Filing 98

OPINION. Signed by Judge Renee Marie Bumb on 7/15/2021. (dmr)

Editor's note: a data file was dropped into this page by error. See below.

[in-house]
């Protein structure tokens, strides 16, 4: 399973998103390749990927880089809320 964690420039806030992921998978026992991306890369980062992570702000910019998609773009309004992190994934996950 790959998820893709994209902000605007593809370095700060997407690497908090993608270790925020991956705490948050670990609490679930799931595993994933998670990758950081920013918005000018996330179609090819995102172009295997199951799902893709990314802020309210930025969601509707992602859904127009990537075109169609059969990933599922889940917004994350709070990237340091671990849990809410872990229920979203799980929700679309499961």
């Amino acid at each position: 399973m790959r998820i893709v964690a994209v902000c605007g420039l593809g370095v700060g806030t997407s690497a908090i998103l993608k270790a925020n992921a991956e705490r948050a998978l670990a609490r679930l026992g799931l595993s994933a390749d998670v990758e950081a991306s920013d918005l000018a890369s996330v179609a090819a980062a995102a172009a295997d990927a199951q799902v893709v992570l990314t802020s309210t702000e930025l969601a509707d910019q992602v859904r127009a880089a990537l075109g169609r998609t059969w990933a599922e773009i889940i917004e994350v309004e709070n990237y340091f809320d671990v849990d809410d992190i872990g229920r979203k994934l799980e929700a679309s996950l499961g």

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[Docket No. 67] IN THE UNITED STATES DISTRICT COURT FOR THE DISTRICT OF NEW JERSEY CAMDEN VICINAGE TRISTAR PRODUCTS, INC., et al., Plaintiffs, Civil No. 17-1767 (RMB/MJS) v. OPINION OCEAN STATE JOBBERS, INC., et al., Defendants. APPEARANCES NOAM JOSEPH KRITZER EDWARD PAUL BAKOS BAKOS & KRITZER 147 COLUMBIA TURNPIKE FLORHAM PARK, NEW JERSEY 07932 On behalf of Plaintiffs MARK DIANA ROBIN KOSHY OGLETREE DEAKINS NASH SMOAK & STEWART PC 10 MADISON AVENUE, SUITE 400 MORRISTOWN, NEW JERSEY 07960 On behalf of Defendant Ocean State Jobbers, Inc. RENÉE MARIE BUMB, United States District Judge This matter comes before the Court upon the Motion for Partial Summary Judgment filed by Plaintiffs KE M.O. House Co. (“KE M.O. House”) and Tristar Products, Inc. (“Tristar Products” and, collectively, “Plaintiffs”). [Docket No. 67.] Plaintiffs’ Motion seeks summary judgment in their favor on Counts I, II, III, and XI. [Id.] The Court previously denied in part this Motion, insofar as it granted summary judgment in favor of Defendant Ocean State Jobbers, Inc. (“Defendant” or “Ocean State Jobbers”)1 on Counts II, III, and XI. [Docket No. 89.] The Court reserved judgment with respect to Count I, which it addresses now. For the reasons set forth herein, Plaintiffs’ Motion for Partial Summary Judgment on the remaining Count I will be denied. I. FACTUAL BACKGROUND This case arises out of an alleged design patent infringement involving the sale of household cooking pans. Plaintiffs are two companies that design and distribute household products including cookware products such as pots, pans, and kitchenware. [Docket No. 67-1, at 5.] The principals of these entities are Keith Mirchandani (Tristar Products) and Mo-Tsan Tsai (KE M.O. House). [Id.] Mirchandani and Tsai applied for and received U.S. Design Patent D772,641 (the “‘641 patent”) covering the design of a pan; Plaintiffs are the current assignees of the ‘641 patent that issued on November 29, 2016. [Docket No. 67-2, ¶¶ 1-4; Docket No. 70-1, ¶¶ 1-4.] Plaintiffs have marketed and sold the pan described by 1 There are two defendants in this matter. However, only Ocean State Jobbers has been served. [See Docket.] For purposes of this Opinion, any reference to “Defendant” is limited to Ocean State Jobbers. Any reference to “Defendants,” on the other hand, includes both Ocean State Jobbers and Zhejiang Cooker King Cooker Co., Ltd. 2 the ‘641 patent under the “Copper Chef” brand within the United States. [Docket No. 36, ¶¶ 11-12.] The design of the ‘641 patent may be summarized as follows: a deep pan with a main flat-bottomed copper-colored square pan body with rounded corners, walls that rise at a slight outward angle from the base, and a lipless top edge. [Docket No. 67-6.] Attached to this pan body are two silver-colored handles – one short handle that is attached to the pan body in two locations and forms a looping handle, and a second straight handle that is attached on the opposite side of the pan body from the short handle and extends in a direction away from the pan body. See id. Both of these handles have a roughly round or tubular cross-section, and are attached to the pan body using rivets. See id. On the bottom surface of the pan body is a silver-colored induction plate that has a pattern of an inner circle surrounded by six concentric rows of circumferentially-spaced circles or divots and two outer concentric circles. See id. 3 The unserved Defendant Zhejiang Cooker King Cooker Co., Ltd. (“Zhejiang Cooker”) is a Chinese manufacturer whom Plaintiffs had initially contracted with to manufacture the pan described by the ‘641 patent. [Docket No. 67-2, ¶¶ 34-37; Docket No. 67-14.] After an apparent dispute between Plaintiffs and Zhejiang Cooker, however, Zhejiang Cooker sold the pans to Defendant. Evidence has been introduced that Zhejiang Cooker removed Plaintiffs’ trademarks and identifying information prior to selling the pans to Defendant.2 [Docket No. 67-14.] Defendant operates a chain of retail stores and offered the pans for sale at one or more of its retail stores. [Docket No. 67-2, ¶¶ 33-37; Docket No. 67-14; Docket No. 70-1, ¶¶ 33-37.] II. PROCEDURAL HISTORY Plaintiffs brought this suit alleging eleven counts, including infringement of the ‘641 patent, trademark infringement, unfair competition, and false advertising, among others. [Docket 2 There is disagreement between the parties as to whether the identifying information was removed from only some, or all, of the pans before sale. [Docket No. 67-1, at 24 n.11.] It appears that the intent was to remove the marks from all the pans, and that this was successfully done on the vast majority, if not all but one of the pans that were offered for sale. [Docket No. 70-2, at 13.] An inspection carried out by both parties found that none of the 836 inspected pans bore the Copper Chef logo. [Id.] As discussed at an earlier hearing, Plaintiffs introduced evidence that they had in their possession one pan that contained Plaintiff’s identifying information that was allegedly purchased at one of Defendant’s stores. [Docket No. 67-2, ¶¶ 34-39.] 4 No. 36.] Previously, both Plaintiffs and Defendant filed Motions for Partial Summary Judgment. [Docket Nos. 66, 67.] The Court granted Defendant’s Motion, entering judgment in favor of Defendant on Counts II, III, IV, V, VI, VII, VIII, and XI as there was a failure of evidence to support the claims. [Docket No. 89.] The Court also denied in part Plaintiffs’ Motion, insofar as it sought judgment in Plaintiffs’ favor on Counts II, III, and XI. [Id.] However, the Court reserved judgment with respect to Counts I, IX, and X, pending supplemental briefing from the parties. [Id.] Plaintiffs thereafter dismissed Counts IX and X, which Defendant did not oppose. [Docket No. 92, at 4-5; Docket No. 94, at 2.] As such, the only Count that remains at issue is Count I, which alleges that Defendants infringed the ‘641 patent under 35 U.S.C. § 271. In addition to the previously filed briefs, [Docket Nos. 67, 70, 73], the parties filed supplemental briefs on March 11 and 18, 2021, [Docket Nos. 90, 92, 94, 95]. Defendant opposes summary judgment on Count I.3 III. LEGAL STANDARD Summary judgment shall be granted if “the movant shows that there is no genuine dispute as to any material fact and the movant is entitled to judgment as a matter of law.” FED. R. CIV. P. 56(a). 3 Inexplicably, Defendant has not moved for summary judgment on this Count even though its opposition brief seeks such judgment. 5 A fact is “material” only if it might impact the “outcome of the suit under the governing law.” Gonzalez v. Sec’y of Dept of Homeland Sec., 678 F.3d 254, 261 (3d Cir. 2012). A dispute is “genuine” if the evidence would allow a reasonable jury to find for the nonmoving party. Id. In determining the existence of a genuine dispute of material fact, a court’s role is not to weigh the evidence; all reasonable inferences and doubts should be resolved in favor of the nonmoving party. Melrose, Inc. v. City of Pittsburgh, 613 F.3d 380, 387 (3d Cir. 2010). However, a mere “scintilla of evidence,” without more, will not give rise to a genuine dispute for trial. Saldana v. Kmart Corp., 260 F.3d 228, 232 (3d Cir. 2001). Moreover, a court need not adopt the version of facts asserted by the nonmoving party if those facts are “utterly discredited by the record [so] that no reasonable jury” could believe them. Scott v. Harris, 550 U.S. 372, 380 (2007). In the face of such evidence, summary judgment is still appropriate “where the record taken as a whole could not lead a rational trier of fact to find for the nonmoving party.” Walsh v. Krantz, 386 F. App’x 334, 338 (3d Cir. 2010). The movant has the initial burden of showing through the pleadings, depositions, answers to interrogatories, admissions on file, and any affidavits “that the non-movant has failed to establish one or more essential elements of its case.” Connection Training Servs. v. City of Phila., 358 F. App’x 315, 318 (3d Cir. 6 2009). “If the moving party meets its burden, the burden then shifts to the non-movant to establish that summary judgment is inappropriate.” Id. In the face of a properly supported motion for summary judgment, the nonmovant’s burden is rigorous: it “must point to concrete evidence in the record”; mere allegations, conclusions, conjecture, and speculation will not defeat summary judgment. Orsatti v. New Jersey State Police, 71 F.3d 480, 484 (3d Cir. 1995); accord Jackson v. Danberg, 594 F.3d 210, 227 (3d Cir. 2010) (citing Acumed LLC. v. Advanced Surgical Servs., Inc., 561 F.3d 199, 228 (3d Cir. 2009) (“[S]peculation and conjecture may not defeat summary judgment.”). However, “the court need only determine if the nonmoving party can produce admissible evidence regarding a disputed issue of material fact at trial”; the evidence does not need to be in admissible form at the time of summary judgment. FOP v. City of Camden, 842 F.3d 231, 238 (3d Cir. 2016). While this case involves issues of patent law, “summary judgment is as appropriate in a patent case as in any other.” Avia Group Int’l, Inc. v. L.A. Gear California, Inc., 853 F.2d 1557 (Fed. Cir. 1988) (citations omitted), abrogated on other grounds. The law of the regional circuit applies for a determination of summary judgment in a patent case. High Point Design LLC v. Buyers Direct, Inc., 730 F.3d 1301, 1311 (Fed. Cir. 2013) (“[The Federal Circuit] reviews a district court’s grant of summary judgment under the law of the regional circuit.”). 7 IV. DISCUSSION Plaintiffs seek summary judgment on Count I on the grounds that Defendant’s pans, which were produced by the same company and using the same molds as those used to produce Plaintiffs’ pans, are indistinguishable and that no reasonable jury could reach a conclusion that Defendant had not infringed the ‘641 patent. [Docket No. 67-1, at 12-25.] In response, Defendant argues that the ‘641 patent is invalid as being obvious under 35 U.S.C. § 103. [Docket Nos. 70, 94.]4 Because the allegation of infringement is accompanied by the defense of invalidity, there are two primary evaluations that must be undertaken in analyzing this Motion, first, infringement, and second, invalidity. A. Infringement “Design patent infringement is a question of fact, which a patentee must prove by a preponderance of the evidence.” Columbia Sportswear North America, Inc. v. Seirus Innovative Accessories, Inc., 942 F.3d 1119, 1129 (Fed. Cir. 2019) (citations omitted). In order to evaluate infringement of a design patent, courts apply the “ordinary observer” test as laid out by the Federal Circuit; 4 Defendant also asserts additional defenses to the alleged infringement, but their responses to the instant Motion are based on the invalidity of the ‘641 patent. [Docket Nos. 38, 70, 90, 94.] 8 this is the only test that applies to design patent infringement. Egyptian Goddess, Inc. v. Swisa, Inc., 543 F.3d 665 (Fed. Cir. 2008); Columbia Sportswear, 942 F.3d at 1129. The ordinary observer test asks whether “in the eye of an ordinary observer, giving such attention as a purchaser usually gives, two designs are substantially the same” and whether the two items are “the same in general appearance and effect, so much . . . that even persons in the trade would be in danger of being deceived [into believing that they are the same product].” Egyptian Goddess, Inc. v. Swisa, Inc., 543 F.3d 665, 670 (Fed. Cir. 2008) (quoting Gorham Co. v. White, 81 U.S. 511, 528, 531 (1871)). As noted, the pans offered for sale by Defendant were made based on the ‘641 patent by the same process, to the same specification, and by the same manufacturer as Plaintiffs’ pans. [Docket No. 67-14.] The only difference between the two pans is that Defendant’s pans had Plaintiffs’ trademark and identifying information removed from the underside before being offered for sale.5 [Id.] Putting aside the brand/identifying information, there is no dispute that the pans are identical. Assuming arguendo that the ‘641 patent is valid, no reasonable jury would find that an 5 Although Plaintiffs dispute this, as this Court previously found, Plaintiffs have introduced evidence that only one pan contained the Plaintiffs’ mark. [See Docket No. 88.] An inspection by the parties of 836 pans revealed no such mark on any of the pans. [Docket No. 70-2, at 13.] 9 ordinary observer would not confuse the two pans as being the same. Therefore, if the ‘641 patent is valid, then Plaintiffs are entitled to judgment on Count I. The Court now turns to invalidity. B. Obviousness 1. Standard Federal courts cannot declare a patent valid. Panduit Corp. v. Dennison Mfg. Co., 810 F.2d 1561, 1569 (Fed. Cir. 1987) (“It is neither necessary nor appropriate for a court to declare a patent valid.”). Per 35 U.S.C. § 282, a patent is presumed valid and remains valid until a challenger has met its burden of establishing invalidity. Panduit, 810 F.2d at 1569-70. In order to succeed on an allegation of invalidity, the challenger must “show the invalidity of the claims by clear and convincing evidence as to underlying facts.” Rockwell Int’l Corp. v. U.S., 147 F.3d 1358, 1364 (Fed. Cir. 1998) (citations omitted). “The ‘clear and convincing’ standard of proof of facts is an intermediate standard which lies somewhere between ‘beyond a reasonable doubt’ and a ‘preponderance of the evidence’ . . . [and] has been described as evidence which produces in the mind of the trier of fact ‘an abiding conviction that the truth of [the] factual contentions are highly probable.’” Buildex Inc. v. Kason Indus., Inc., 849 F.2d 1461, 1463 (Fed. Cir. 1988) (quoting Colorado v. New Mexico, 467 U.S. 310, 316 (1984)). If a challenger meets this burden of proving 10 invalidity, a court should declare the patent invalid. Panduit, 810 F.2d at 1569. This presumption of validity applies to “all of the many bases for challenging a patent’s validity,” which include, but are not limited to, challenges of anticipation and obviousness. Id. at 1570. Additionally, “this presumption [of patent validity] exists at every stage of the litigation.” Sanofi-Synthelabo v. Apotex, Inc., 470 F.3d 1368, 1375 (Fed. Cir. 2006) (quoting Canon Computer Sys., Inc. v. Nu–Kote Int’l, Inc., 134 F.3d 1085, 1088 (Fed. Cir. 1998)). However, a court may declare a patent invalid. See Panduit, 810 F.2d at 1570. Obviousness is one way to establish the invalidity of a patent. 35 U.S.C. § 103 (“A patent for a claimed invention may not be obtained . . . [if] the claimed invention as a whole would have been obvious . . . to a person having ordinary skill in the art to which the claimed invention pertains.”); see also United States v. Adams, 383 U.S. 39, 48 (1966) (“[N]ovelty and nonobviousness — as well as utility — are separate tests of patentability and all must be satisfied in a valid patent.”). In opposition to Plaintiffs’ Motion, Defendant asserts that the ‘641 11 patent is invalid as being obvious under 35 U.S.C. § 103.6 [Docket No. 70, at 2-10; Docket No. 94, at 3-4.] The determination of whether a patent is obvious is a question of law, based on underlying factual determinations, including: “the scope and content of the prior art”; “differences between the prior art and the claims at issue”; “the level of ordinary skill in the pertinent art”; and “[s]uch secondary considerations as commercial success, long felt but unsolved needs, failure of others, etc.” Kennametal, Inc. v. Ingersoll Cutting Tool Co., 780 F.3d 1376, 1384 (Fed. Cir. 2015) (quoting Graham v. John Deere Co., 383 U.S. 1, 17, (1966)). While obviousness is a question of law, “[w]hen the parties dispute the underlying facts, the issue of obviousness 6 In its Answer to Plaintiffs’ Second Amended Complaint, Defendant raises anticipation as an affirmative defense. [Docket No. 38, at 14.] However, because Defendant does not raise the argument of anticipation in response to Plaintiffs’ Motion for Partial Summary Judgment – although it certainly sounds much like an anticipation defense – the Court will not address that issue here. The Court notes that in its briefs Defendant uses the term “obvious” when arguing that a single piece of prior art standing alone should invalidate the patent. [See, e.g., Docket No. 90]. These appear to be arguments relating to anticipation, and not obviousness, because obviousness “requires considering whether two or more pieces of prior art could be combined, or a single piece of prior art could be modified, to produce the claimed invention.” Comaper Corp v. Antec, Inc., 596 F.3d 1343, 1351-52 (Fed. Cir. 2010). The Court notes that there are different legal and factual standards between a finding of invalidity for anticipation or obviousness. See, e.g., CRFD Research, Inc. v. Matal, 876 F.3d 1330, 1345 (Fed. Cir. 2017) (“[A]nticipation is a question of fact, while obviousness is a question of law based on underlying factual findings.”). Defendant has not argued anticipation in its briefs in opposition to Plaintiffs’ Motion for Partial Summary Judgement, and the Court will not bring up such arguments sua sponte. 12 typically is submitted to the jury.” Duro-Last, Inc. v. Custom Seal, Inc., 321 F.3d 1098, 1108 (Fed. Cir. 2003). “Invalidity for obviousness requires a showing that the prior art viewed as a whole would have suggested the claimed process to one skilled in the art.” Rockwell, 147 F.3d at 1366. A determination of obviousness requires that each element of the claimed invention existed in the prior art, and that it would be obvious to one of ordinary skill in the art to combine each of these elements into the claimed invention. See KSR Int’l v. Teleflex Inc., 550 U.S. 398, 418 (2007). It is not sufficient that “each of [the claimed invention’s] elements was, independently, known in the prior art”; there also must be a showing that the act of combining these elements would have been obvious to one of ordinary skill in the art. KSR Int’l, 550 U.S. at 418. The obviousness of a design patent must be assessed from the viewpoint of an “ordinary designer.” See, e.g., High Point Design LLC v. Buyers Direct, Inc., 730 F.3d 1301 (Fed. Cir. 2013). This test specifies that “the ultimate inquiry . . . is whether the claimed design would have been obvious to a designer of ordinary skill who designs articles of the type involved.” Apple, Inc. v. Samsung Electronics Co., Ltd., 678 F.3d 1314, 1329 (Fed. Cir. 2012) (citations omitted). This “ordinary designer” analysis requires the application of a two-step process, as laid out by the Federal Circuit: 13 First, “one must find a single reference, ‘a something in existence, the design characteristics of which are basically the same as the claimed design.’” Second, “other references may be used to modify [the primary reference] to create a design that has the same overall visual appearance as the claimed design.” However, the “secondary references may only be used to modify the primary reference if they are ‘so related to the primary reference that the appearance of certain ornamental features in one would suggest the application of those features to the other.’” Id. (quoting Durling v. Spectrum Furniture Co., Inc., 101 F.3d 100, 103 (Fed. Cir. 1996)) (internal citations omitted). Additionally, as part of the first step of the Durling analysis, the Court must translate the design of the challenged patent into a verbal description, which the Court has done above. See High Point Design, 730 F.3d at 1314. 2. Prior Art In applying the standards outlined above, the Court first looks to the prior art in this case. Prior art refers to any such patents, publications, offers for sale, public uses, or any other such item, event, or circumstance that could be used to challenge the novelty or non-obviousness of a claimed invention. 35 U.S.C. § 102. This prior art must predate the effective filing date of the challenged patent. Id. Whether a certain reference qualifies as prior art is a question of law. Riverwood Int’l Corp. v. R.A. Jones & Co., Inc., 324 F.3d 1346, 1352 (Fed. Cir. 2003). Defendant points to a number of pieces of uncontested prior art. [Docket No. 90-1, at 9-10.] This prior art includes patents 14 from China (Chinese Design Patent Nos. CN 301766853 and CN 301060141), Germany (Registered Community Designs 000368949 and 001994369), the United States (U.S. Patent Nos. D594,271 and D696,060) as well as catalogs and advertisements showing different household pan designs (the Woll W1024NL from the Frieling Catalog, and the E269 and E269GS from the AMT Gastroguss Catalog). [Id.] Additionally, there is one specific piece of art that the parties dispute in this case: the “Winolaz Pan.”7 The parties disagree over the general admissibility of the Winolaz Pan as prior art as well as the features that the Winolaz Pan discloses. Defendant asserts that the Winolaz Pan has been on sale or has otherwise qualified as prior art since at least September 2012 and thus should be considered prior art against the ‘641 patent, which has an effective filing date of December 1, 2015. [Docket No. 90, at 2; U.S. Patent No. D772,641.] Defendant supports this claim with an email from a Winolaz employee stating that the pan has been produced since September 2012.8 [Docket No. 70-2, at 99.] 7 The parties also alternatively refer to this pan as the “Copper Queen” pan. [See. e.g., Docket No. 90, at 2.] 8 The Court notes that the employee states that the pan has been “produced” since September 2012, but it is unclear if this is also the same date that it was first in public use, offered for sale, described in a printed publication, or otherwise in a state that would qualify it as prior art. See 35 U.S.C. § 102. 15 In response, Plaintiffs make three general arguments: (1) that the Winolaz Pan is inadmissible because Defendant did not follow the Local Patent Rules; (2) that the evidence allegedly supporting Defendant’s argument about the Winolaz Pan is inadmissible as hearsay; and (3) that, even if the Winolaz Pan is admissible, it is not prior art. [See Docket No. 95, at 6-20.] The Court will first address the admissibility of the Winolaz Pan before considering the prior art in this case. i. The Admissibility of the Winolaz Pan With respect to the Local Patent Rules, Plaintiffs’ arguments fail. They argue that the Winolaz Pan is inadmissible because Defendant failed to comply with the Local Patent Rules of the District of New Jersey in submitting the Winolaz Pan as prior art. [Docket No. 95, at 6.] Specifically, Plaintiffs allege that Defendant failed to comply with Local Patent Rules 3.3(a)-(b) and 3.4(b)-(c).9 [Docket No. 95, at 11.] Specifically, Plaintiffs argue 9 Rule 3.3(a) refers to a version of 35 U.S.C. § 102 that predated the Leahy-Smith America Invents Act (AIA). The Rule lays out different requirements for the different categories of prior art described by pre-AIA § 102(b), (f), and (g), as well as requirements for prior art patents and publications. So, Rule 3.3(a) references § 102(f) and (g), which have been repealed, as well as § 102(b), which is significantly different from the pre-AIA version. Although Rule 3.3(a) references sections of the law that have been repealed or changed, the intent of the rule is clear as it lays out different requirements for prior art based on which category it falls into (e.g., a prior publication, patent, or offer for sale). These outdated references do not affect the Court’s analysis because the categories of prior art at issue here are 16 that Defendants did not comply with Rule 3.3(a), which requires that each piece of prior art that is used to show that the claimed invention was patented, described in a printed publication, in public use, or on sale prior to patenting10 must be identified by specifying the item offered for sale or publicly used or known, the date the offer or use took place or the information became known, and the identity of the person or entity which made the use or which made and received the offer, or the person or entity which made the information known or to whom it was made known. L. PAT. R. 3.3(a). Plaintiffs argue that Defendant failed to comply with any of the requirements of Rule 3.3(a). [Docket No. 95, at 11.] It is clear from the record that Defendant complied with the requirements Disclosure of of Rule 3.3(a). Invalidity Defendant Contentions,” provided which a “Rule 3.3 identified the Winolaz Pan by name as the “Winolaz Pan,” stated that it has been for sale since September 2012, and provided a link to the still relevant and described by the current § 102(a). The Court will interpret the references to pre-AIA § 102 as instead referring to the relevant portions of the current § 102(a), where applicable. In addition, Rule 3.3(a) requires that each party opposing an assertion of patent infringement identify each item of prior art, regardless of the category of prior art. L. PAT. R. 3.3(a). 10 Rule 3.3(a) lays out these requirements for the admission of prior art under pre-AIA 35 U.S.C. § 102(b), which describes prior art showing that “the invention was patented or described in a printed publication in this or a foreign country or in public use or on sale in this country, more than one year prior to the date of the application for patent in the United States.” 35 U.S.C. § 102 (2002), amended by 35 U.S.C. § 102 (2011). 17 manufacturer’s webpage showing Hefei Winolaz Cookware Co., Ltd. as being the entity who made the offer for sale or made the information known. [Docket No. 90-1, at 10.] Plaintiffs also argue that Defendant failed to comply with Rule 3.4(b)-(c) by failing to provide a “copy or sample” of the prior art and by failing to “produce any other document or thing on which it intends to rely in support of its assertion.” [Docket No. 95, at 11.] The record shows that Defendant also complied with this portion of the Rules. In the original disclosure of invalidity contentions, Defendant identified a two-page sheet with information regarding the Winolaz Pan, [Docket No. 90-1, at 16-17; Docket No. 95, at 9], as well as a website link to the Winolaz website showing the Winolaz Pan being offered for sale. [Docket No. 90-1, at 10 n.1.] Turning to Plaintiffs’ hearsay argument, Plaintiffs argue that the email from the Winolaz employee should be considered hearsay under Rule 802 of the Federal Rules of Evidence. [Docket No. 95, at 13-19.] However, evidence need not be in an admissible form in order for the Court to consider it at the summary judgment stage. Rather “the court need only determine if the nonmoving party can produce admissible evidence regarding a disputed issue of material fact at trial.” FOP v. City of Camden, 842 F.3d at 238. Defendant has put forth evidence that it can present such evidence in an admissible form at trial, to wit, by calling the Winolaz 18 employee to testify as to the earliest date of sale of the Winolaz Pan. Therefore, the Court will not deem the evidence about the Winolaz Pan inadmissible at this stage. ii. The Authenticity of the Winolaz Pan Finally, Plaintiffs argue that the Winolaz Pan cannot be authenticated as prior art even if it is admissible. [See, e.g., Docket No. 95, at 19-20.] This, however, is a question of fact for the jury; it would be inappropriate for the Court to make a credibility determination or factual finding at this stage. Anderson v. Liberty Lobby, Inc., 477 U.S. 242, 255 (1986). In particular, what feature or features the Winolaz Pan discloses is a question of fact. See Mettler-Toledo, Inc. v. B-Tek Scales, LLC, 671 F.3d 1291, 1297 (Fed. Cir. 2012) (“What is disclosed by a prior art reference is a question of fact.”). The crux of this factual dispute involves Plaintiffs’ claim that a number of the images that Defendant has submitted as being the Winolaz Pan are actually images of Plaintiffs’ Copper Chef pan itself. [Docket No. 90, at 3; Docket No 95-1.] This uncertainty is further highlighted by the fact that the images that Defendant submits as being the Winolaz Pan appear to show pans of different designs. One such example of this is a document provided by Defendant, which shows a sheet summarizing the Winolaz Pan accompanied by three images that purport to show the Winolaz Pan. [Docket No. 67-26.] The three images included in this document are reproduced below: 19 [Docket 67-26, at 2.] [Docket 67-26, at 2.] 20 [Docket 67-26, at 2-3.] None of the three photographs in this document show the underside of the pan, so it is impossible to tell if it contains an induction plate similar to the one specified in the ‘641 patent. The first image shows a pan with the same basic shape and color as shown in the ‘641 patent, but with slight differences to the handles – namely they have a flattened instead of rounded shape, and the long handle attachment is forked. The second image shows a pan that appears similar to the first image, but instead has more rounded handles that appear similar (if not 21 identical) to those specified in the ‘641 patent. The third image similarly shows a pan with rounded handles, however the authenticity of this image is disputed and Plaintiffs argue that it actually shows an image from their own marketing materials. [See Docket No. 95-1.] In later submissions, Defendant puts forward images (reproduced below) that purport to show the underside of the Winolaz Pan, including depictions of the previously omitted induction plate. [Docket No. 90, at 2-3.] [Docket No. 90, at 3.] However, Plaintiffs again contend that these images actually show Plaintiffs’ product, and were directly taken from marketing materials for Plaintiffs’ pan. [Docket No. 95-1, ¶¶ 2, 6.] If Defendant is successful in proving that the 22 images that they have put forward as showing the Winolaz Pan are authentic, and not from Plaintiff’s catalogues, then – as the parties must recognize – the case for invalidity of the ‘641 patent is almost certain given the similarities between the two pans. Given the parties’ arguments about the Winolaz Pan, the next issue for the Court to resolve is whether or not the factual dispute is material. The Court will now address that issue by analyzing whether, given the relevant prior art, the ‘641 patent was obvious to an ordinary designer.11 3. Obviousness to an Ordinary Designer The Court assumes that the Winolaz Pan will qualify as prior art and that Defendant is correct regarding the features that the art discloses. Therefore, for the purposes of this Opinion, the Winolaz Pan will serve as the primary reference because its design characteristics are “basically the same as the claimed design,” as required in the first step of the Durling analysis. Durling, 101 F.3d at 103. Making all reasonable inferences in Defendant’s favor, each depiction of the Winolaz Pan shows a design that is “basically the same” as the design shown in the ‘641 patent. Each depiction 11 The Court notes that, even assuming arguendo that the Winolaz Pan was inadmissible or unconvincing to a jury, the parties’ remaining arguments about other prior arts also boil down to questions of fact. Therefore, even if the Winolaz Pan was not admissible, the legal question of obviousness would still be reliant on the resolution of questions of fact reserved for the jury. 23 of the Winolaz Pan shows a pan with a similar main copper-colored square deep pan body, and a short and long handle of similar style and attachment to that shown in the ‘641 patent. [See, e.g., Docket No. 90, at 3; Docket No. 67-26.] When comparing images of the Winolaz Pan and ‘641 pan side-by-side, they create the same visual impression, and this visual impression holds true for any of the images put forward that purport to show the Winolaz Pan. [Docket No. 67-26.] See High Point Design LLC v. Buyers Direct, Inc., 730 F.3d 1301, 1314 (Fed. Cir. 2013) (suggesting that when identifying a primary reference, a “district court should do a side-by-side comparison of the two designs to determine if they create the same visual impression”).12 12 The Court notes that the disputes about the Winolaz Pan amount to a genuine issue of material fact as to whether a piece of prior art may serve as a primary reference. While the Court is of the opinion that the Winolaz Pan is “basically the same” as the ‘641 patent design, in such a case where there remains a material dispute regarding a primary reference, summary judgment is not proper and questions remain for the jury. See High Point Design, 730 F.3d 1301 (reversing summary judgment where genuine issues of material fact existed as to whether claimed prior art were proper primary references); Spigen Korea Co., Ltd v. Ultraproof, Inc., 955 F.3d 1379 (Fed. Cir. 2020) (holding that a factual issue regarding whether prior art was a primary reference precluded granting summary judgment that a patent was invalid as obvious). Therefore, on that basis alone, summary judgment must be denied here. The Court further notes that, even if the Winolaz Pan were not admissible or the jury were not convinced by Defendant’s evidence about the Winolaz Pan, this dispute as to whether there is a primary reference remains. Plaintiffs contend that there is not a proper primary reference. [Docket No. 92, at 12 n.3.] Defendant argues that a number of different pans could serve as a primary reference, and specifically points to the Woll W1024NL, 24 With the Winolaz Pan as the primary reference, the secondary prior art references that Defendant points to teach many, if not all, of the features described in the ‘641 patent. The Woll W1024NL pan [Docket No. 67-18, at 10], the AMT pans (E269GS, E269, and E267) [Docket No. 67-19, at 28-29], Registered Community Design 000368949 (“RCD ‘949”) [Docket No. 67-21], and Chinese patent CN 301766853 (“CN ‘853”) [Docket No. 67-20] teach a pan with a square body with rounded corners and sides that rise at an angle. Registered Community Design 001994369 (“RCD ‘369”) teaches that a round induction plate may be placed on the underside of a deep square pan. [Docket No. 67-23.] U.S. Patent No. D594,271 (the “‘271 patent”) and U.S. Patent No. D696,060 (the “‘060 patent”) teach the addition of a similarly styled induction plate on the underside of the pan body. [Docket No. 67-1, at 20; U.S. Patent No. D594,271; U.S. Patent No. D696,060.] The AMT pans [Docket No. 67-19], Woll pans [Docket No. 67-18], and Swiss Diamond pans [Docket No. 67-19, at 86] teach that the long and short handles can be located on opposite sides of the pan body and may have a roughly rounded or tubular profile. The AMT pans additionally teach that these handles may have a thin profile, may be silver-colored, and may be attached the AMT pans (E269GS, E269, and E267), the RCD ‘949, and the CN ‘853 pans. [Docket No. 70, at 10.] Therefore, even removing the Winolaz Pan from consideration, the same factual dispute precludes the Court from granting Plaintiffs’ Motion. 25 to the pan body with two fasteners. [Docket No. 67-19, at 36-39.] Chinese patent application CN 200730319097.3 (“CN ‘097”), Chinese patent application CN 03353517.5 (“CN ‘517”), and the ‘271 patent teach the attachment of the handles using rivets in a manner basically the same as shown in the ‘641 patent. [Docket No. 73-4; U.S. Patent No. D594,271.] Moreover, in an ex parte reexamination of the ‘641 patent, the United States Patent and Trademark Office held that the “copper color is an obvious design choice and provides no patentable distinction,” and additionally Plaintiffs concede that “the copper color . . . is not an issue relevant to the present Motion.” [Docket 73, at 8 n.6; Docket 73-4.]13 The parties disagree on whether the combination of the prior art would be obvious to an ordinary designer. Defendant asserts that it would be obvious to an ordinary designer to combine features in the prior art to create the design described in the ‘641 patent, and it puts forth the testimony of one of its designers in support. [Docket No. 70-2, ¶¶ 5-7.] Plaintiffs argue that Defendant has only provided a “list of references” and has not shown that it would have been obvious to an ordinary designer 13 As part of separate litigation, on May 3, 2017, Telebrands Corp. filed a request for an ex parte reexamination of the ‘641 patent, which was granted on August 3, 2017, and confirmed the patentability of the single claim on May 30, 2019. Tristar Prods. Co. v. Telebrands Corp., Civil Action No. 17-1206 (RMB-JS), Docket No. 60, at 8 (D.N.J. Sept. 15, 2017). 26 to combine these references into the design shown in the ‘641 patent. [Docket No. 92, at 11-13.] Plaintiffs also point to the holding of the examiner who undertook the ex parte reexamination of the ‘641 patent and determined that it was not obvious to an ordinary designer – though it should be noted that the prior art considered by the patent examiner did not include all of the prior art considered by the Court currently, most significantly the Winolaz Pan. [Docket No. 73-4, at 5-9.] The combination of prior art that might render the ‘641 patent obvious to an ordinary designer is dependent on the many factual disputes laid out above. Therefore, the Court will deny Plaintiffs’ Motion on that basis. V. CONCLUSION For the foregoing reasons, the Court will deny Plaintiffs’ Motion for Partial Summary Judgment. An accompanying Order shall issue. July 15, 2021 Date s/Renée Marie Bumb RENÉE MARIE BUMB United States District Judge 27